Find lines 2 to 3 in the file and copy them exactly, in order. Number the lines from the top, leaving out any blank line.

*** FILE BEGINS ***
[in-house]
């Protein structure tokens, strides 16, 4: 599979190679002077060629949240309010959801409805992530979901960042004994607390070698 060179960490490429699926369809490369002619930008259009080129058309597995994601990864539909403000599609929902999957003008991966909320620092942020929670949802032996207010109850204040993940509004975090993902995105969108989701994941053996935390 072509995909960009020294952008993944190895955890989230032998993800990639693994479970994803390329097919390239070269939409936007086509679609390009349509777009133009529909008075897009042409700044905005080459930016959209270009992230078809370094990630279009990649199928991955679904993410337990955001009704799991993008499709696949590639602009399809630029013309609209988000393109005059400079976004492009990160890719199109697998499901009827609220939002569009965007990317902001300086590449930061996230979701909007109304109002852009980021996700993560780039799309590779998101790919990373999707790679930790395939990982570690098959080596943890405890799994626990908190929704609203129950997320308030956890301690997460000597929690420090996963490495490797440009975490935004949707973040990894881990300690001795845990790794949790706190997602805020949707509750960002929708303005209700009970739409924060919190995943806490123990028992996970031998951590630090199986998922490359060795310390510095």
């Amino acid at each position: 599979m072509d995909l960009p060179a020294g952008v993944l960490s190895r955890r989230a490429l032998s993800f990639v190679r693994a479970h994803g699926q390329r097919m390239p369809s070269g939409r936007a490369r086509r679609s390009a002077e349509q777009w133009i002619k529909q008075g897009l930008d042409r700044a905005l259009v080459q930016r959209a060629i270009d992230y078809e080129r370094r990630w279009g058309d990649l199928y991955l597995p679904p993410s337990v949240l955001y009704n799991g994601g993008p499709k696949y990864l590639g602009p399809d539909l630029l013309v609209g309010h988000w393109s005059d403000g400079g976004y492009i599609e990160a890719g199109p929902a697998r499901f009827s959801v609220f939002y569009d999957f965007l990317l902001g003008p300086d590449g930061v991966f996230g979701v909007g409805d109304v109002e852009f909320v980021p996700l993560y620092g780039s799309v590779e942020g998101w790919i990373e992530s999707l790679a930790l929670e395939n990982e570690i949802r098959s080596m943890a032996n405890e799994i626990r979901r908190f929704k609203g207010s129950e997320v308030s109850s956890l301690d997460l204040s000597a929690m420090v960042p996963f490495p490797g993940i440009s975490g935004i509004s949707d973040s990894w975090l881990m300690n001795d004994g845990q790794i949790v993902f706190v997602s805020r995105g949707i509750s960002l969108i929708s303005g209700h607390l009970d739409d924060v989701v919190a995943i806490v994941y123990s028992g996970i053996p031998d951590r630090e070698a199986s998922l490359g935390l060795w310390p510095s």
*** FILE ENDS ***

């Protein structure tokens, strides 16, 4: 599979190679002077060629949240309010959801409805992530979901960042004994607390070698 060179960490490429699926369809490369002619930008259009080129058309597995994601990864539909403000599609929902999957003008991966909320620092942020929670949802032996207010109850204040993940509004975090993902995105969108989701994941053996935390 072509995909960009020294952008993944190895955890989230032998993800990639693994479970994803390329097919390239070269939409936007086509679609390009349509777009133009529909008075897009042409700044905005080459930016959209270009992230078809370094990630279009990649199928991955679904993410337990955001009704799991993008499709696949590639602009399809630029013309609209988000393109005059400079976004492009990160890719199109697998499901009827609220939002569009965007990317902001300086590449930061996230979701909007109304109002852009980021996700993560780039799309590779998101790919990373999707790679930790395939990982570690098959080596943890405890799994626990908190929704609203129950997320308030956890301690997460000597929690420090996963490495490797440009975490935004949707973040990894881990300690001795845990790794949790706190997602805020949707509750960002929708303005209700009970739409924060919190995943806490123990028992996970031998951590630090199986998922490359060795310390510095």
């Amino acid at each position: 599979m072509d995909l960009p060179a020294g952008v993944l960490s190895r955890r989230a490429l032998s993800f990639v190679r693994a479970h994803g699926q390329r097919m390239p369809s070269g939409r936007a490369r086509r679609s390009a002077e349509q777009w133009i002619k529909q008075g897009l930008d042409r700044a905005l259009v080459q930016r959209a060629i270009d992230y078809e080129r370094r990630w279009g058309d990649l199928y991955l597995p679904p993410s337990v949240l955001y009704n799991g994601g993008p499709k696949y990864l590639g602009p399809d539909l630029l013309v609209g309010h988000w393109s005059d403000g400079g976004y492009i599609e990160a890719g199109p929902a697998r499901f009827s959801v609220f939002y569009d999957f965007l990317l902001g003008p300086d590449g930061v991966f996230g979701v909007g409805d109304v109002e852009f909320v980021p996700l993560y620092g780039s799309v590779e942020g998101w790919i990373e992530s999707l790679a930790l929670e395939n990982e570690i949802r098959s080596m943890a032996n405890e799994i626990r979901r908190f929704k609203g207010s129950e997320v308030s109850s956890l301690d997460l204040s000597a929690m420090v960042p996963f490495p490797g993940i440009s975490g935004i509004s949707d973040s990894w975090l881990m300690n001795d004994g845990q790794i949790v993902f706190v997602s805020r995105g949707i509750s960002l969108i929708s303005g209700h607390l009970d739409d924060v989701v919190a995943i806490v994941y123990s028992g996970i053996p031998d951590r630090e070698a199986s998922l490359g935390l060795w310390p510095s």